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Bob’s Train, the Greatest Chow on Earth

The Flying Wallendas and Flying Cortes family— Robinson Cortes,
Alida Wallenda-Cortes with their three children and sister Aurelia Wallenda-Zoppe,
owner Bob Horne, and “Sarasota’s own” Chuck Sidlow.


Bob Horne is the ringmaster of the culinary railcar.

He is the man behind Bob’s Train—a restaurant inside an antique transport that once belonged to the Ringling Brothers and Barnum & Bailey Circus. Guests at the tucked-away eatery find Horne whipping up bacon-wrapped lamb chops with sweet potatoes before relaying tales of Sarasota’s big top history.

Horne, who locals know as the former owner of Bob’s Place in the Rosemary District, is the train’s chef, host, and charmer.

“Today I had a ladies’ group for lunch in the back of one of the railroad cars and I told them the history of the Ringlings. When the doors open, I’m there. I’m in the kitchen and I’m also a host,” Horne says. “People have fun. There’s good food and lots of history.”

The past president of Showfolks of Sarasota (a nonprofit club for those in the local circus industry), Horne learned about the Ringling legacy through his wife’s late grandfather and circus treasurer/board chairman, Rudy Bundy. In 2007, Horne converted a 1960 Pullman that once carried performers cross-country into a dining room and bar, as well as a veritable circus museum with hundreds of photos, posters, and memorabilia.

He knows the anecdote behind each one. Horne also salvaged a 1917 Pullman called the Jomar that, in its heyday, was John and Mable Ringling’s home on the road and the apex of luxury transportation. Volunteers labor from 8 a.m. to noon every Saturday to restore this car to its original opulence, in hopes that it will one day be a traveling venue for soirees and shows.

Bob Horne, standing in front of John Ringlings Pullman car “JOMAR”

Private dining section in Bob’s Train

“We want the train to be done in 2017, by the time it’s 100 years old. It will look exactly as it did in 1917 with all the pastel colors,” Horne says. “We rebuilt the roof. I found the stained glass windows in an old horse barn—two of the originals. We’ll be able to restore all stained glass windows to their 1917 condition.”

In 2004, Horne paid to have the rusted, abandoned car (then owned by a law firm) relocated from behind a cement plant north of downtown to an old lumberyard at Third Street and School Avenue. Horne moved 1947 and 1957 Pullmans to the same area.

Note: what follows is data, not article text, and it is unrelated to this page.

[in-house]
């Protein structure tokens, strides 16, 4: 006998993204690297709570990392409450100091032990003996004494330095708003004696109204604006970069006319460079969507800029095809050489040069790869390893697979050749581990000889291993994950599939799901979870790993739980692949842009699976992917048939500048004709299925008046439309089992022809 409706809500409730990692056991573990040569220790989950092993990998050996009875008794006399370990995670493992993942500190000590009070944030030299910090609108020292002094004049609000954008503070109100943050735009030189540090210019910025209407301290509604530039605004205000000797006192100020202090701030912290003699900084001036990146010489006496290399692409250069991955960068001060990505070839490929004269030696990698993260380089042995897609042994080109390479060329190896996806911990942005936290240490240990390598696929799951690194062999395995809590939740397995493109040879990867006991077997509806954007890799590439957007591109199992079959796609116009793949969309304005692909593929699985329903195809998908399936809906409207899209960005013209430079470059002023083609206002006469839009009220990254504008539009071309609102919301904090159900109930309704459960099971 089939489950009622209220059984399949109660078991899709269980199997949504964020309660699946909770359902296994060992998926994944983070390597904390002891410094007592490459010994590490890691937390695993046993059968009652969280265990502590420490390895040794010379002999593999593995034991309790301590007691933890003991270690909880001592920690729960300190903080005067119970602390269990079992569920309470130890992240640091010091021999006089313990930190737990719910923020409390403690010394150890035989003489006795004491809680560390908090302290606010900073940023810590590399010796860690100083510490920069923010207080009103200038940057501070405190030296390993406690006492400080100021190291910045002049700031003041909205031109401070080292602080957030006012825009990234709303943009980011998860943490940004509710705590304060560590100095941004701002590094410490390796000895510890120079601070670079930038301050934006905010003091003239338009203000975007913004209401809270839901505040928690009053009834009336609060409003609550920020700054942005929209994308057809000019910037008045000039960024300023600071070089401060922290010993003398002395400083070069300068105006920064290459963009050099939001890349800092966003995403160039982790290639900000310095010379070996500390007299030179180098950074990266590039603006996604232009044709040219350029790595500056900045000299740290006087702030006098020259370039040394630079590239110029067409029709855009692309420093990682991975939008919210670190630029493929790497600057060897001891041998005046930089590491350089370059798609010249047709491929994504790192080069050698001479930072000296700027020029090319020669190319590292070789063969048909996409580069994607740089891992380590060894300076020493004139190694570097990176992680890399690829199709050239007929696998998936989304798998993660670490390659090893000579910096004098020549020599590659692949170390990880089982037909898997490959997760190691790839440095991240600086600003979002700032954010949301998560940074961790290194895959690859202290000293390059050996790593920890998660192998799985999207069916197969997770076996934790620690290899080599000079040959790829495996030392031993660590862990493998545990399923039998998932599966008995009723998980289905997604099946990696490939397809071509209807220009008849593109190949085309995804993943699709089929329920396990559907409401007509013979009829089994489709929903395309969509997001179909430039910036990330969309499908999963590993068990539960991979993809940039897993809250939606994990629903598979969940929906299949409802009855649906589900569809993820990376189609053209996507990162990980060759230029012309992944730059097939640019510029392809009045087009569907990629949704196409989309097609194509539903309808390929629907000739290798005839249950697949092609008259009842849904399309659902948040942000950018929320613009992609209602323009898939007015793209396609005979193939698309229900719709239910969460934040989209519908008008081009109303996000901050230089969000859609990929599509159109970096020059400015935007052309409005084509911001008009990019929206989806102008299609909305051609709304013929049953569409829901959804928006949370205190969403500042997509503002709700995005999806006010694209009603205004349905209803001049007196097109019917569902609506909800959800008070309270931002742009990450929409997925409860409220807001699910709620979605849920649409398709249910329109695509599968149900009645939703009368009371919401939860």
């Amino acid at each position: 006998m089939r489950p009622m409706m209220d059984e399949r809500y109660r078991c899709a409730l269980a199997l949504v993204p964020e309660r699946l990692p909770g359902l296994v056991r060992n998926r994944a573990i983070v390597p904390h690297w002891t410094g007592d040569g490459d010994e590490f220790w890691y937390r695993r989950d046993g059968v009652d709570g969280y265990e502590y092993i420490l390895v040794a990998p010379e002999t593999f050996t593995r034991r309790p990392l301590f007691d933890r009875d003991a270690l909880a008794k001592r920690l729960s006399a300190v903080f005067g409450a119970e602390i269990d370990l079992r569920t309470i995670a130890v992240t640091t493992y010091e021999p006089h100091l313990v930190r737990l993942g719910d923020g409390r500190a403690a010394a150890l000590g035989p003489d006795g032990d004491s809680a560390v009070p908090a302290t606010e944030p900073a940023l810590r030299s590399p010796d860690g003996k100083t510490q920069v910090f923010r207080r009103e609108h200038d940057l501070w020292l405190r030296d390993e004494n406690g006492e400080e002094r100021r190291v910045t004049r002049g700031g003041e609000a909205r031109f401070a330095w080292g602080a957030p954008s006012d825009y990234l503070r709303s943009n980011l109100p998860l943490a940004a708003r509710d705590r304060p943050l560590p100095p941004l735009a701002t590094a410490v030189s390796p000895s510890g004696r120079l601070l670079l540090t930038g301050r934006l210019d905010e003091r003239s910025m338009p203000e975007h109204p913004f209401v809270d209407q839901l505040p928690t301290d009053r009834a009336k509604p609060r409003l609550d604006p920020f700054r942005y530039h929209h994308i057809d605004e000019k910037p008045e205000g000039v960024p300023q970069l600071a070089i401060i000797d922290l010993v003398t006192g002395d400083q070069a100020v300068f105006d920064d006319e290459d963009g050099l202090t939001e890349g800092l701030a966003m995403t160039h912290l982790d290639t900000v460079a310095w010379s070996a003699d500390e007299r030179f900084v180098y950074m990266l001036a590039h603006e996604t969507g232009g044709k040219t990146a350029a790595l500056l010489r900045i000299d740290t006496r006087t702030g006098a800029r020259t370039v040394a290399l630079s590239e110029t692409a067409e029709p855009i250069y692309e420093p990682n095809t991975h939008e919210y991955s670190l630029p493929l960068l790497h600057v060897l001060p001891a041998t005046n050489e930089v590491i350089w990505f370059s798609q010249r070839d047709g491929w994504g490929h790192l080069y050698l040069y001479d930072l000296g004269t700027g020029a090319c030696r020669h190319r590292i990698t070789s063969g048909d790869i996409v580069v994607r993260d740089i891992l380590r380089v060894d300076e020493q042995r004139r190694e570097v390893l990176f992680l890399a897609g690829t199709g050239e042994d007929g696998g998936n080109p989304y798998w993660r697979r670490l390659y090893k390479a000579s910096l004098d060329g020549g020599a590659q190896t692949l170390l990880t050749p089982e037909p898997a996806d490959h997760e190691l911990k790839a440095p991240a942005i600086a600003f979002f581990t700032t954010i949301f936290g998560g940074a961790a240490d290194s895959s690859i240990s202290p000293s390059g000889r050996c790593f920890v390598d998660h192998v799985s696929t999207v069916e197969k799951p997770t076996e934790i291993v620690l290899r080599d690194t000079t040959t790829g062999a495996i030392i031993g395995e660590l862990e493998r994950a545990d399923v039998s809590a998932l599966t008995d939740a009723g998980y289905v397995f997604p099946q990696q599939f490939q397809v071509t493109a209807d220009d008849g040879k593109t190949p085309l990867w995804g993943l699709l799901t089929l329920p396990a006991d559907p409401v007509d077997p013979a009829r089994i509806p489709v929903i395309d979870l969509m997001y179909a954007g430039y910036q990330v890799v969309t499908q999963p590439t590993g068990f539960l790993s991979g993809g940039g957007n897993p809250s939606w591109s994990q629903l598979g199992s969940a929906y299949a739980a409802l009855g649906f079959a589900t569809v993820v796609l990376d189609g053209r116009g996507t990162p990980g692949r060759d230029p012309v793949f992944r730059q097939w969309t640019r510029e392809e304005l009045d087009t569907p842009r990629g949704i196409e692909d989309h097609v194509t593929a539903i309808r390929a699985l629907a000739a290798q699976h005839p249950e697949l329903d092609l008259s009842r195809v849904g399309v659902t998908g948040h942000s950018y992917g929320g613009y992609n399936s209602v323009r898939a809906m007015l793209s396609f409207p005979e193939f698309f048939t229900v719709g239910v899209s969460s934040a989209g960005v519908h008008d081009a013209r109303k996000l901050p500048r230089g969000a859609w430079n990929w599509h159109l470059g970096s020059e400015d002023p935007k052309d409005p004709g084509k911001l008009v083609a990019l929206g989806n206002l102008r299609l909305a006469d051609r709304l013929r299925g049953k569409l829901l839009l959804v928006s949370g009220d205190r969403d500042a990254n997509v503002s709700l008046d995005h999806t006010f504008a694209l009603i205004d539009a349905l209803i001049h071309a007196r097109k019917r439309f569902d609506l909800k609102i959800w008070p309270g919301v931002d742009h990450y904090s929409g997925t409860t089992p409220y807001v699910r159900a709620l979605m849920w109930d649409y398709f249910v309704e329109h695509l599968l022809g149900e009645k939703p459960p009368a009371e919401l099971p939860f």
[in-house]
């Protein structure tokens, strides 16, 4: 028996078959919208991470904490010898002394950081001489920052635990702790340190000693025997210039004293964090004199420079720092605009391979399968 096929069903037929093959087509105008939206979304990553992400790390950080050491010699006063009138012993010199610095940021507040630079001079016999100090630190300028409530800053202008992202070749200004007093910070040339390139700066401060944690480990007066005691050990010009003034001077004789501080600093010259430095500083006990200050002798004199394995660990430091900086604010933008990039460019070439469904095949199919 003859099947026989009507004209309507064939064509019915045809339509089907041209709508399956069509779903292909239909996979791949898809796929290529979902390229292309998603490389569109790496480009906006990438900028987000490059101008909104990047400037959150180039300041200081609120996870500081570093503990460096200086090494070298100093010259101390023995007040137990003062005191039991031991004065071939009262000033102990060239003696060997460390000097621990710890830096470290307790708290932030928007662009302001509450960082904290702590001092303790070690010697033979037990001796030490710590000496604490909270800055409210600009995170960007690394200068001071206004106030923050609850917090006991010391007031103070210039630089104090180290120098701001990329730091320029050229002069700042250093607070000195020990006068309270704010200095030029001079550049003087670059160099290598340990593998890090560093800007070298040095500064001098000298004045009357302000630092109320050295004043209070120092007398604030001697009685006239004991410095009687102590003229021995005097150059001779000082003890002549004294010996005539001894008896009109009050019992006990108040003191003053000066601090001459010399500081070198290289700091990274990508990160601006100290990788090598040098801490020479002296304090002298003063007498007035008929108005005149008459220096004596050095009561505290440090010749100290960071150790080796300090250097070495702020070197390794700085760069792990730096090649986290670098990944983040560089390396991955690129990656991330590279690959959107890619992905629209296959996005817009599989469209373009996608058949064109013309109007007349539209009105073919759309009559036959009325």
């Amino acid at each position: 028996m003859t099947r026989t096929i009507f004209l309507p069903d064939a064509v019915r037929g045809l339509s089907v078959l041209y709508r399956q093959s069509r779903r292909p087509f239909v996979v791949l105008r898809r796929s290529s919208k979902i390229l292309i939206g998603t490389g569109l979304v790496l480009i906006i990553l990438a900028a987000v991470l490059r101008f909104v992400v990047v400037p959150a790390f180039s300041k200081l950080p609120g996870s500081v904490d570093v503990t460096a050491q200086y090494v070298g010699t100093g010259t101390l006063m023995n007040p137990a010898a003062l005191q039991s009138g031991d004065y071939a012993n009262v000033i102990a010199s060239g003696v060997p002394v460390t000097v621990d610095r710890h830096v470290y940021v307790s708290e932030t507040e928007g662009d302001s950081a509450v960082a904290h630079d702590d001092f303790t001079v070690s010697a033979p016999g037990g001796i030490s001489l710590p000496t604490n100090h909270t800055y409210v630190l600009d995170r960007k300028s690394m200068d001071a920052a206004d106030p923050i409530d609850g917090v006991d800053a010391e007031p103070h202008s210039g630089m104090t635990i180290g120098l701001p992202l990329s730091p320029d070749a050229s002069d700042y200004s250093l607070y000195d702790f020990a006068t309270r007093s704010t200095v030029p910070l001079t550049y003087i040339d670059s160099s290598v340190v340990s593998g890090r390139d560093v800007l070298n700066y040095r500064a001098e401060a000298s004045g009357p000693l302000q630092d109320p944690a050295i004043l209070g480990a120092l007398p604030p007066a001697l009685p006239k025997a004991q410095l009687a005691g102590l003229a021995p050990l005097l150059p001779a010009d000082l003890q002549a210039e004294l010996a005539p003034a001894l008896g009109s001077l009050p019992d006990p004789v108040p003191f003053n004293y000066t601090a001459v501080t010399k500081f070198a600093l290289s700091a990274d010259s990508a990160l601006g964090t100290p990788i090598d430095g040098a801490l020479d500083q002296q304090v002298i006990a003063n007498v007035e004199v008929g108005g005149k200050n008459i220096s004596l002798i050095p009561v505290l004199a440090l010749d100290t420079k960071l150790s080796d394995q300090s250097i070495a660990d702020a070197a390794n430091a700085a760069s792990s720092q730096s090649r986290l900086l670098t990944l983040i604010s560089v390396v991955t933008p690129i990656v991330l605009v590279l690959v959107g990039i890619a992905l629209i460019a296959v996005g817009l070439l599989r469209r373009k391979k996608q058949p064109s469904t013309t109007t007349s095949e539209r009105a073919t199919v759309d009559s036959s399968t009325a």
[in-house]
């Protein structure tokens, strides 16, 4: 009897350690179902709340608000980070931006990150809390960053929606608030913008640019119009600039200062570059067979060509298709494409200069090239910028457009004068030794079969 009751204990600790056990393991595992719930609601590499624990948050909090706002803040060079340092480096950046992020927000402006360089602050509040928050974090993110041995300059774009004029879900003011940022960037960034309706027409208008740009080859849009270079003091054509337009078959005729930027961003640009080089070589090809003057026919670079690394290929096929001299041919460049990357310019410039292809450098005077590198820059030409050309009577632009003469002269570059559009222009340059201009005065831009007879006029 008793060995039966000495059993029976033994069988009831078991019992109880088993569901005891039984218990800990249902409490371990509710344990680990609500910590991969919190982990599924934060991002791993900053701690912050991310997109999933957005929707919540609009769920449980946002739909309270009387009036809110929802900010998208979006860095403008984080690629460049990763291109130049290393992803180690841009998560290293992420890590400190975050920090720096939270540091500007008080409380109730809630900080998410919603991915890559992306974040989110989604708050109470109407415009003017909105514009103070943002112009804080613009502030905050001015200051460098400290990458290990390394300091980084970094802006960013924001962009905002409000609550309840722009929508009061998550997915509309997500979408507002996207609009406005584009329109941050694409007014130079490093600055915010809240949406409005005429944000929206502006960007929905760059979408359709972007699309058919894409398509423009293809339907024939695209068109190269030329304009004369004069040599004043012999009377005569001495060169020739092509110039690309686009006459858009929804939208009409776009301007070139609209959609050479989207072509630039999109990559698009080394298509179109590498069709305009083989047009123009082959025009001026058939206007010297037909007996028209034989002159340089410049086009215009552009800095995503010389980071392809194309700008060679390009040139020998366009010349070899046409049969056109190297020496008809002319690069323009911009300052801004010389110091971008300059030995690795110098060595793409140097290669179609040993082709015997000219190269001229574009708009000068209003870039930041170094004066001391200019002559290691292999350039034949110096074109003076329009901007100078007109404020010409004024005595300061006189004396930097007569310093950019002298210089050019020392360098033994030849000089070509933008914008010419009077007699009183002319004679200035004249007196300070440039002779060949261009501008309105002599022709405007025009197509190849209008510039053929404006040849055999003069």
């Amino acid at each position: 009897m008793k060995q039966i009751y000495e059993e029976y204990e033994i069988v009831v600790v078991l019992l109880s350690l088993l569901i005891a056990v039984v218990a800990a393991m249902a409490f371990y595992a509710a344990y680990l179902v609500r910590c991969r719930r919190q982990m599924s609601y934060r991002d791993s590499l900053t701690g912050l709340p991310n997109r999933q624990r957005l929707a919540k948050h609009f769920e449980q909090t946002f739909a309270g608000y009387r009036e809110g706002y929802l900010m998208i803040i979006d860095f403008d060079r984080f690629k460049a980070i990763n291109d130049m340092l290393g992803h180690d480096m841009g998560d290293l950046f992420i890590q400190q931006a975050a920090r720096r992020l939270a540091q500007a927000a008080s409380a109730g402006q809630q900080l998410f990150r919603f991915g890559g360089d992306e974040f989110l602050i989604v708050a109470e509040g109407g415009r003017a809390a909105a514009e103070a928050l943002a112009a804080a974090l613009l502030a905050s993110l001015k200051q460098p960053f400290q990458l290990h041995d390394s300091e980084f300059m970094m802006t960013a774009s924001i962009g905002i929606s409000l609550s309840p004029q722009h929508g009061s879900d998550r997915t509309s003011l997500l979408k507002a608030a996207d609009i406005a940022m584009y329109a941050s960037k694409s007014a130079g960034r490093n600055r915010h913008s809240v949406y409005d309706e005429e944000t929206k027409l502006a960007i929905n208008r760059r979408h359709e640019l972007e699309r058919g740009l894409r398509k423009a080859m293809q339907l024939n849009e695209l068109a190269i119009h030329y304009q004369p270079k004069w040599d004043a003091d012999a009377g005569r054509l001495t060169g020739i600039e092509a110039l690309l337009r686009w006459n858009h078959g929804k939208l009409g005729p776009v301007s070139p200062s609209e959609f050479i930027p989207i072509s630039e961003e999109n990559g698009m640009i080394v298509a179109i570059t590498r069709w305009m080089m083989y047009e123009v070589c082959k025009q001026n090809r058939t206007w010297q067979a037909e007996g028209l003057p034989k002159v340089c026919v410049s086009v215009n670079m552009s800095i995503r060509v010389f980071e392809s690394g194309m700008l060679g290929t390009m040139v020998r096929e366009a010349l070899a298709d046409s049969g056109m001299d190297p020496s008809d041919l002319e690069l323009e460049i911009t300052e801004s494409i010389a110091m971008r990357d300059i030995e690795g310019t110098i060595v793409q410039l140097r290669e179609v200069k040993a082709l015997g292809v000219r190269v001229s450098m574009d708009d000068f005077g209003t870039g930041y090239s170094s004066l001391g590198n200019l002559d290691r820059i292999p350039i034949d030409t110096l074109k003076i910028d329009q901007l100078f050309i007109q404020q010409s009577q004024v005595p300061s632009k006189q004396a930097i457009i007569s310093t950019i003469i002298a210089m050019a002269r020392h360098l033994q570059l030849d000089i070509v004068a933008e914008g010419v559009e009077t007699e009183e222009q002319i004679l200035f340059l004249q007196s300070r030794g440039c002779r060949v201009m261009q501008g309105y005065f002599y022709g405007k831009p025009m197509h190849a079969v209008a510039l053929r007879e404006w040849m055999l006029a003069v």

Together, Horne’s railcar collection is called the Sarasota Suncoast Railroad, and the red, white, and blue Pullman is the main car. The site is located at 2211 Fruitville Rd.—a fairly hidden address that can be found by taking the Fruitville exit from Interstate 75 west toward downtown Sarasota, and then making several detours, twists, and turns.

Clockwise: Aurelia Wallenda-Zoppe enjoying the chocolate spaghetti, a signature dish;
Chuck Sidlow serving up some comedy; A local volunteer working on restoring the train;
One of the many vintage circus posters hanging in Bob’s Train.

“‘Oh my’ is said a lot here when people see the car and all the photos on the wall and taste the food,” Horne says. “The problem is, nobody knows where it’s at. Once they find it, they come back and bring their friends. It’s definitely an experience.”

Sunday brunch features omelets with 30- plus fillings. Lunches are rife with specialties like the M.O.O.S.E. Burger with homemade horseradish sauce and mozzarella cheese, and the marinated artichokes and mandarin oranges with melted Danish bleu cheese. There are also sauerkraut- and-cheese dogs, ham reuben sandwiches, roasted romaine salads, and pesto burgers.

“I try to use food from local farmers and work with local businesses everywhere I can,” Horne says. “Instead of regular tomatoes, I prefer vine-ripened tomatoes. The idea is to make food with the best things that are available.”

Horne recently collaborated with Drum Circle Distilling to use the company’s Sarasota- based Siesta Key Gold Rum in one of his desserts. He saturated a carrot cake with the spiced rum and paired it with hot, spiced peaches and vanilla ice cream. Another decadent idea of Horne’s was to host eight-course, old-fashioned, private railcar dinners.

“This is a chance for people to go back and have something like it happened many years ago,” Horne says. “I’ve even done a private dinner for two where a guitarist played live music for a couple. There was champagne and red roses, and the night ended with an engagement.”

Horne mixes the romance of circus lore with lip-smacking homemade cuisine. Who needs a tent when you have a train?

Bob’s Train hours are 10:30 a.m. to 2 p.m. Sunday (brunch), 11:30 a.m. to 2 p.m. Monday through Friday (lunch), and 5 to 9 p.m. Tuesday through Saturday (dinner). Bob’s Train: 2211 Fruitville Rd, Sarasota; 941- 321-5643;;



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